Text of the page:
Inflation eating into daily meals
Bangladesh, for quite some time, has been enduring record-breaking inflation, putting ordinary citizens in a bind. Daily essentials have become increasingly difficult to purchase, as has been illustrated in a recent report by the World Bank. It suggested that 71 percent of families are being affected by rising food prices. This means that out of 4.10 crore families, almost 2.91 crore are reeling from food insecurity, which is a matter of grave concern.
In November, food inflation surpassed 12.5 percent—the highest in a decade—while overall inflation stayed above nine percent. If this trend of inflation and increasing living cost continues, there is a significant chance of more families falling into poverty. The WB report states that, except Pakistan, inflation was significantly lower in other comparable countries including India, Sri Lanka, Afghanistan, Bhutan and Nepal. Sri Lanka, which suffered from a great financial crisis last year, has been able to significantly bring down food inflation, from a staggering 58 percent to just 0.3 percent in December. The question is, why have we failed to take similar measures?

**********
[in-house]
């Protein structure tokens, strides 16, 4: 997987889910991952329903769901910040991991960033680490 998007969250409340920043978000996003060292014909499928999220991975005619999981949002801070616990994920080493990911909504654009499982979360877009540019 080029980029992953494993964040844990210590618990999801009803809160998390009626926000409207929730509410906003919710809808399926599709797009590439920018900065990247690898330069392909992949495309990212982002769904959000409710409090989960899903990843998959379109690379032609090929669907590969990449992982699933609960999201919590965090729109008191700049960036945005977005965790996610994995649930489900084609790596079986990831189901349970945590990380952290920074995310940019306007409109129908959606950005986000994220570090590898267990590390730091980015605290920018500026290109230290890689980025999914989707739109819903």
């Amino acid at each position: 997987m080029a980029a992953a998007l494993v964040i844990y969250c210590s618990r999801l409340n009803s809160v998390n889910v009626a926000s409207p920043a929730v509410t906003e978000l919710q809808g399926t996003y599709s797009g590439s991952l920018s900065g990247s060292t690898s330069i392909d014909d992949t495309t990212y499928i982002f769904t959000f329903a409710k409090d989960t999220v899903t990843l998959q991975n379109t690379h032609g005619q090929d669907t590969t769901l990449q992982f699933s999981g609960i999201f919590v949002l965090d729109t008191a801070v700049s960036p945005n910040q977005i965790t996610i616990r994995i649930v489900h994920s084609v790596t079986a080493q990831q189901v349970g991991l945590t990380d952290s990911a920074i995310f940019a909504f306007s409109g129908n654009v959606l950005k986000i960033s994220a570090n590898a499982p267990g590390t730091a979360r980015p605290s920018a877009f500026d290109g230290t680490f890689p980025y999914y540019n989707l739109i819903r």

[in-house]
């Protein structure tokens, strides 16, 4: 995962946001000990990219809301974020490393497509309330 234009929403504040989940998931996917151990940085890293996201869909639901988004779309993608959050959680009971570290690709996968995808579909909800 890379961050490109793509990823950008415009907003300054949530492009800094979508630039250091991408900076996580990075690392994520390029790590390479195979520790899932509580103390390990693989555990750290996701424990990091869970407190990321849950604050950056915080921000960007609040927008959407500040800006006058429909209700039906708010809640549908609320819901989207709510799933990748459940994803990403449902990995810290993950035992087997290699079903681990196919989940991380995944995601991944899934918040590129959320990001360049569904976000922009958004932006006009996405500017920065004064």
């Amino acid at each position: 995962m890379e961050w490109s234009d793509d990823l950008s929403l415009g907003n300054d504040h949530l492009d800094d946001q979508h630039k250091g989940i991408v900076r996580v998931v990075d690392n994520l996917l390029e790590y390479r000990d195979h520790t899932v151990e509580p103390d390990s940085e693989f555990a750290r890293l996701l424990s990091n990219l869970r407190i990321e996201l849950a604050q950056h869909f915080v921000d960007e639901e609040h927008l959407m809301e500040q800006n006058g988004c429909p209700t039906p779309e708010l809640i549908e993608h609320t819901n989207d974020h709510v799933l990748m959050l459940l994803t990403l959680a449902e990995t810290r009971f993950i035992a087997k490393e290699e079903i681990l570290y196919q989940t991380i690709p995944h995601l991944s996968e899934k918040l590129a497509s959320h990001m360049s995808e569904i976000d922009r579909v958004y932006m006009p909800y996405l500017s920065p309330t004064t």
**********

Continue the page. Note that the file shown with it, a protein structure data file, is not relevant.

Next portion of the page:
While Covid and Russia's war in Ukraine have certainly exacerbated the situation, there are other systemic issues that, if resolved, can bring some relief. For instance, despite Bangladesh being one of the top 10 countries in the world in terms of producing crops, deserved benefits have eluded marginal farmers and consumers. This is largely due to the unscrupulous middlemen, hoarders, and importers who often manipulate prices. Corruption, mismanagement, and flawed policies at the relevant institutions are also to blame. Unfortunately, despite repeated calls to address these issues, the authorities have failed to do so. Such negligence is preventing us from being self-sufficient in food.
Also, our neighbours suffered the same external issues that we did, but they demonstrated a better recovery. This, again, implies that policy failure has been at play here. Therefore, we urge the government to address all the underlying reasons behind food inflation through a well-formulated action plan. Otherwise, people will keep thronging the TCB trucks to manage daily meals.